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Sinema slams Democratic leaders for canceling infrastructure vote, calling it 'inexcusable'

Stefani Reynolds/Bloomberg via Getty Images

Sen. Kyrsten Sinema (D-Ariz.) on Saturday unloaded on House Democrats for canceling a vote on the bipartisan $1.2 trillion infrastructure package she negotiated with Republicans, calling it "inexcusable."

"Arizonans, and all everyday Americans, expect their lawmakers to consider legislation on the merits — rather than obstruct new jobs and critical infrastructure investments for no substantive reason," Sinema said. "What Americans have seen instead is an ineffective stunt to gain leverage over a separate proposal."

Sinema is referring to a $3.5 trillion spending bill that would fund key aspects of President Joe Biden's economic and climate agenda, including free community college tuition, universal pre-K and child care, Medicare expansion, and a host of subsidies and regulations designed to reduce the use of fossil fuels in America. Sinema and fellow moderate Sen. Joe Manchin (D-W.Va.) are opposed to spending $3.5 trillion, citing the cost of these programs and taking issue with the tax increases needed to pay for them.

But Progressive House Democrats have demanded that the Senate agree to the $3.5 trillion bill before they will lend their support to the $1.2 trillion infrastructure bill, which passed the Senate 69-30 in August with 19 Republicans voting in favor of the bill. The infrastructure vote was supposed to happen Monday, but it got pushed back to Thursday and then again to Friday because of intra-party divisions.

When it became clear that Democrats did not have the votes they needed to pass the bill, House Speaker Nancy Pelosi (D-Calif.) canceled the vote. President Biden has met with Democratic lawmakers several times, urging them to come to an agreement on the reconciliation package and pass both bills, so far without success.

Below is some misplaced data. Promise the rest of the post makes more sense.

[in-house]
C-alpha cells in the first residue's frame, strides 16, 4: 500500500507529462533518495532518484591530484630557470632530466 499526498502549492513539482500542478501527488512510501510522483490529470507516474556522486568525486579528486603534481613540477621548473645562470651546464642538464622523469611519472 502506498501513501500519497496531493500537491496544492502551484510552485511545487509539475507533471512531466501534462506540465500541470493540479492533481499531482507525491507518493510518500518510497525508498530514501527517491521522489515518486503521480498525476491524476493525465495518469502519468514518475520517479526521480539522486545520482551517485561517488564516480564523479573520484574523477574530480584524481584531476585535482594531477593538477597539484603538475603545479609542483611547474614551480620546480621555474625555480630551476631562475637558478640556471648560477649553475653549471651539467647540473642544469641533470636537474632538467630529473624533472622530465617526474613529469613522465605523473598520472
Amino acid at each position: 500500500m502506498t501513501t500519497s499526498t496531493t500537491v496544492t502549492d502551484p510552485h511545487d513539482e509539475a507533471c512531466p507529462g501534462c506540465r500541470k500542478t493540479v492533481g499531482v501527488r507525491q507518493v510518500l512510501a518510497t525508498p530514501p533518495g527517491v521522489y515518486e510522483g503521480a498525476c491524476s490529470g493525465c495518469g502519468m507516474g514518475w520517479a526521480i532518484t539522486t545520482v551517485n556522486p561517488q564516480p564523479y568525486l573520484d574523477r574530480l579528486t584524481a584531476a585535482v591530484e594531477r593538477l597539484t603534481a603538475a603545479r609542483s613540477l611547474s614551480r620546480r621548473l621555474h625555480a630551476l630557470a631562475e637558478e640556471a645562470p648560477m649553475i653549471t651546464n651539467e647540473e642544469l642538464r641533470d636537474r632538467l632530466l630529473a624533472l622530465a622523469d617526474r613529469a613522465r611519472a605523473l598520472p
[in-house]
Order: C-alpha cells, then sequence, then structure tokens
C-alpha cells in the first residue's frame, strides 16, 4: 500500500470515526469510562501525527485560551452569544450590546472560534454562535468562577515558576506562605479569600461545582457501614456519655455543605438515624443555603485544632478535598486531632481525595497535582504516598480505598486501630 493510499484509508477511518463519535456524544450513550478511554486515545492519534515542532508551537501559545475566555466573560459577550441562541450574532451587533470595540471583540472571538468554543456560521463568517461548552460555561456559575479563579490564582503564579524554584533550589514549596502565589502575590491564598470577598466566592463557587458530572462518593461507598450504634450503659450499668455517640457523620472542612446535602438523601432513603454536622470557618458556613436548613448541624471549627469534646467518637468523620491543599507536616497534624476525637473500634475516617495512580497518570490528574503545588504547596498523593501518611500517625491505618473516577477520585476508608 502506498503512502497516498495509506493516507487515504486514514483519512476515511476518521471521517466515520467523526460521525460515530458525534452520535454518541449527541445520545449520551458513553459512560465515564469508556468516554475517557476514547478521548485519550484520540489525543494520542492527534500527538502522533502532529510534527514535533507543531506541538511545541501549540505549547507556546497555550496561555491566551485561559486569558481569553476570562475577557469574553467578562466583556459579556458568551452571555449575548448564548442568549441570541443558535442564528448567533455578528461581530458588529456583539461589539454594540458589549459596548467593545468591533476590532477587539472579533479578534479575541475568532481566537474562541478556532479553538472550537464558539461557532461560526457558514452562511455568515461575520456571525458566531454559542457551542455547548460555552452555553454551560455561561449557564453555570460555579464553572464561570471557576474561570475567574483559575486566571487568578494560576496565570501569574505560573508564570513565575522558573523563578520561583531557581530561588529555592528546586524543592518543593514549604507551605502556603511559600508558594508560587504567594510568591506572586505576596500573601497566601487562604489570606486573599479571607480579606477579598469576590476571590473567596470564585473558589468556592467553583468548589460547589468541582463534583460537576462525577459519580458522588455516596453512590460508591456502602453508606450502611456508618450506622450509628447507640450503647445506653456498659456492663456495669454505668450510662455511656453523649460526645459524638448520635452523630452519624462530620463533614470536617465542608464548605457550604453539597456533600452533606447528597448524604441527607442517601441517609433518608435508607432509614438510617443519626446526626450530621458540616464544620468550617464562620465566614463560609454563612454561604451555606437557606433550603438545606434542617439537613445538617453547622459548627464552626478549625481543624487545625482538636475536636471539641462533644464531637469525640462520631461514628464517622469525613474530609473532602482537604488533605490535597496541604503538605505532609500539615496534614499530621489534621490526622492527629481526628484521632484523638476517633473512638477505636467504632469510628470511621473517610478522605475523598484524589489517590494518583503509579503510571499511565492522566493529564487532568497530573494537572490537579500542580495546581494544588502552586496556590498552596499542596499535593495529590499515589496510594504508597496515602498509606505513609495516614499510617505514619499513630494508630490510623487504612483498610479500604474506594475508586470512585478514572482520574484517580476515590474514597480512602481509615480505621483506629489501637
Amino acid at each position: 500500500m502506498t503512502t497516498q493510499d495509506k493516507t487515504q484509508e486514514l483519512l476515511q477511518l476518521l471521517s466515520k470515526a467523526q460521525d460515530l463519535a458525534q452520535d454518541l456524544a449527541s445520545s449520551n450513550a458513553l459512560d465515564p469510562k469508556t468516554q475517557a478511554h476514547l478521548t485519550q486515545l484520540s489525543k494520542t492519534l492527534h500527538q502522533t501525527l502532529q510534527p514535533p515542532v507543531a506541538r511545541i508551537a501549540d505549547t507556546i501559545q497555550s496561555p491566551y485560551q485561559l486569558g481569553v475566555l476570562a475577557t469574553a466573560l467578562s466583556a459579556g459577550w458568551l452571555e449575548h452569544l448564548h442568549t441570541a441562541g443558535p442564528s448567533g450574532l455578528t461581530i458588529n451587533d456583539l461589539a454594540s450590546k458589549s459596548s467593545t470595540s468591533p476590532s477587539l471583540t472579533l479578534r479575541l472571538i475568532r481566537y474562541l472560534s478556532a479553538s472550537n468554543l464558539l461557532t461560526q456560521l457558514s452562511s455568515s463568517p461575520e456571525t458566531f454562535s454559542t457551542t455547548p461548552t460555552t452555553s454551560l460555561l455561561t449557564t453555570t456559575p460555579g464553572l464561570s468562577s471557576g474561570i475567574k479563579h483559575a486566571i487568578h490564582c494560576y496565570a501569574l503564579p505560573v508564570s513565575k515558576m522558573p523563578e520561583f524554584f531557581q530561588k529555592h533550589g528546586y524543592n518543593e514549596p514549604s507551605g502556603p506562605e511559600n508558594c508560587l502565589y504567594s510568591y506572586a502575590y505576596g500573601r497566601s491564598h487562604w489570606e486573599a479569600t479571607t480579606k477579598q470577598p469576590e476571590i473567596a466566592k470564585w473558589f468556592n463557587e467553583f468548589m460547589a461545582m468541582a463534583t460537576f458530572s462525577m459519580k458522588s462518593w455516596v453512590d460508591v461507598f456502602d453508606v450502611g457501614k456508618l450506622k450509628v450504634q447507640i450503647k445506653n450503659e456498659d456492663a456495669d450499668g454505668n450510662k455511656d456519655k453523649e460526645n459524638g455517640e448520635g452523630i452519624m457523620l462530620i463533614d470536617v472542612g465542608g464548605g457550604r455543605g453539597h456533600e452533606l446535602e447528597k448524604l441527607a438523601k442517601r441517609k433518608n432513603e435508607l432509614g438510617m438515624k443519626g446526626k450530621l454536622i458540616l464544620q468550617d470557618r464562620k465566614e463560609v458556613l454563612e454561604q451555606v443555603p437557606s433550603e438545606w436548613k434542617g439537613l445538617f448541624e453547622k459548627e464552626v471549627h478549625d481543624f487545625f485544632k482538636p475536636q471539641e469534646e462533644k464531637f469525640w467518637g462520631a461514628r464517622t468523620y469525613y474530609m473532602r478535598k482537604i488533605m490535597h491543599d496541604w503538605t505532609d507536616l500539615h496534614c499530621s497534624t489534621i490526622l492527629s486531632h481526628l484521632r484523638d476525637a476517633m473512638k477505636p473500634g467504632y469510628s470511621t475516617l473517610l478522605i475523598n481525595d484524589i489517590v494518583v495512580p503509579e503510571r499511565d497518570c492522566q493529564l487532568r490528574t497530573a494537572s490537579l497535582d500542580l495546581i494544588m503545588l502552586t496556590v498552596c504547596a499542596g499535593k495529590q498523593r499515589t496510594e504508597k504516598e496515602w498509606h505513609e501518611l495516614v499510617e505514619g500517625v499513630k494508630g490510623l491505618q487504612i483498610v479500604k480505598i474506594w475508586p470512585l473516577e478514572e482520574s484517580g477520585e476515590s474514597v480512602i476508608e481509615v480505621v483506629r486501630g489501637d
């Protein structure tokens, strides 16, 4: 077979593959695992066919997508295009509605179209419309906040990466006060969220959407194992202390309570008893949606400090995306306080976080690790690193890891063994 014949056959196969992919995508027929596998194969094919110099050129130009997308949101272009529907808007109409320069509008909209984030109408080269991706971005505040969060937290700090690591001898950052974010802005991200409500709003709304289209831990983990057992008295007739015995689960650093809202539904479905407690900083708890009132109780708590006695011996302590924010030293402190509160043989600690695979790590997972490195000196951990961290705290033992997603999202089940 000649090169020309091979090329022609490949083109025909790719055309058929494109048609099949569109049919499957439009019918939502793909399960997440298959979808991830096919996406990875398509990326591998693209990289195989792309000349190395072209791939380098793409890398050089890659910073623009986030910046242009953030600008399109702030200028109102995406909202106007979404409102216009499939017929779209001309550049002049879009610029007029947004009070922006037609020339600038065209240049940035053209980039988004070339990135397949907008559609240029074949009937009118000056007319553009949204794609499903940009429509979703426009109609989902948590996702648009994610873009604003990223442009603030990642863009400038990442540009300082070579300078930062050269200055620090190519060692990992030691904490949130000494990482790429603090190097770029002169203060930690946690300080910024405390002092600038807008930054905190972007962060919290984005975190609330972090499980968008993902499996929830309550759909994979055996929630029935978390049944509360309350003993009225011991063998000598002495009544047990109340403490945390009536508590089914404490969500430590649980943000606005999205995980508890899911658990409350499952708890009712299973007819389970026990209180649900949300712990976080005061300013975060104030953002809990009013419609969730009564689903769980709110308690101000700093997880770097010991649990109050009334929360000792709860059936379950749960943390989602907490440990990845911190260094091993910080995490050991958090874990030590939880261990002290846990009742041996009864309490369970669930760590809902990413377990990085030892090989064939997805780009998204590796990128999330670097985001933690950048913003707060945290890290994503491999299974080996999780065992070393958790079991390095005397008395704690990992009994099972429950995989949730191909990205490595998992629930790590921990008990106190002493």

Sinema's opposition to the reconciliation package has outraged progressive activists, who have accused her of being beholden to special interests and big-money donors opposed to the Green New Deal.

"My vote belongs to Arizona, and I do not trade my vote for political favors — I vote based on what is best for my state and the country. I have never, and would never, agree to any bargain that would hold one piece of legislation hostage to another," said Sinema on Saturday.

Stating good-faith negotiations "require trust," the Arizona Democrat accused leaders in her party of being dishonest with the American people about the divisions between progressives and moderates on Biden's agenda.

"Over the course of this year, Democratic leaders have made conflicting promises that could not all be kept — and have, at times, pretended that differences of opinion within our party did not exist, even when those disagreements were repeatedly made clear directly and publicly," Sinema said.

"Canceling the infrastructure vote further erodes that trust. More importantly, it betrays the trust the American people have placed in their elected leaders and denies our country crucial investments to expand economic opportunities."

On the other side of the aisle, Sen. Mitt Romney (R-Utah), one of the 19 Republicans who supported the infrastructure bill, also slammed House Democrats for delaying the infrastructure vote in a "purely political decision."

"It is unacceptable that a major piece of bipartisan legislation, which is vital to our economy and necessary to keep important transportation programs going, is being held hostage by the most extreme House Democrats for a completely unrelated and still unwritten piece of legislation," he said in a statement. "What a profound disappointment, and how unfortunate to put politics over what is good for our country."

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